Income and Asset Requirements

To be eligible for A&A Benefits, there are certain income and asset requirements that must be met.

  • The asset test assesses whether it is reasonable for a portion of the Veteran’s estate to be used to cover care expenses.
  • The income test mandates that the Veteran must have zero income or must be spending all of their monthly income on care costs in order to receive the maximum pension amount.

As of 2018, the Asset test has been updated. In order to qualify, a Veteran must have countable assets of less than $130,773. There are certain assets such as a home or an automobile that are not included in countable assets.

What Can I Do If My Assets Exceed The Asset Requirements?

One of the changes that the VA implemented in 2018 was to review the Veteran’s gifting history for the past 3 years. This means that any gifts that the Veterans have made in that period could make them ineligible for benefits. There are some strategies that can help the veterans with assets slightly above the limit to qualify for benefits in the future. However, for those with assets significantly above the limit, they may need to plan many years ahead to qualify for benefits. Gifting assets to qualify for benefits later is not advisable, as it exposes the assets to the beneficiaries’ creditors and may require reversing the gift.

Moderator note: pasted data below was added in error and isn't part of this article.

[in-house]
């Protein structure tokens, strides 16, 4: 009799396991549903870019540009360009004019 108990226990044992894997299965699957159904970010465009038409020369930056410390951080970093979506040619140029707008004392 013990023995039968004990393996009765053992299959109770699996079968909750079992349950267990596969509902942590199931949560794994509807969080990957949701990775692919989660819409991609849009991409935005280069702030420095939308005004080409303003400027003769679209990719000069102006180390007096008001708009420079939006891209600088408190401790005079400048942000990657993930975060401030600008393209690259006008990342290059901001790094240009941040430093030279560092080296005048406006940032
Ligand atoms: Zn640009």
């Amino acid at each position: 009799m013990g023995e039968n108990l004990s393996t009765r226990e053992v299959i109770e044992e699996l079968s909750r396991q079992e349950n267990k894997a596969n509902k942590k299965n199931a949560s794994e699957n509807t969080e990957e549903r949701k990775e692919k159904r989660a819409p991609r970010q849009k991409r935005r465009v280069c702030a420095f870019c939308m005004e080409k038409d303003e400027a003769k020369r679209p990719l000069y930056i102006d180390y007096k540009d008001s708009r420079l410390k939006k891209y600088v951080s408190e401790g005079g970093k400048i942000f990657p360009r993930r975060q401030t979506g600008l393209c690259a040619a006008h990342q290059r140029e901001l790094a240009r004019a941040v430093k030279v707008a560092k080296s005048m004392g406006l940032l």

If at any time in the future, you need nursing home care and have to qualify for Medicaid, your beneficiaries may need to return the gift to cancel Medicaid’s gifting penalties, but they may not be able to or are unwilling to do so. To avoid these potential problems we recommend that you give your assets to an Irrevocable Trust that meets specific requirements to not be countable for VA benefit purposes. We can assist in creating this trust for you with the terms that fit your estate plan and preserve your ability to later receive Medicaid benefits if necessary.


It can be quite difficult and time-consuming to file a claim for A&A. Generally, qualifying for A&A entails reallocating assets, which can affect your eligibility for Medicaid. It’s important to seek legal advice before trying to attempt this process. The VA may take several months to approve your A&A application, but the benefits will be paid retroactively from the month following your application’s filing.

Contact Our Experienced VA Benefits Attorneys in Hobart, IN Today!

Attorney Angelica Schultis is a VA accredited advocate who vigorously helps injured veterans through the very complicated and frustrating application process for disability benefits. We will work with you at every step of the process with a personal, hands-on approach. Contact us today for assistance with your veteran’s disability claim.

Ms. Schultis works closely with Valparaiso University’s veterans organizations. She is also a member of the National Organization for Veterans Advocates, and, the daughter and granddaughter of veterans, is an auxiliary member of the American Legion.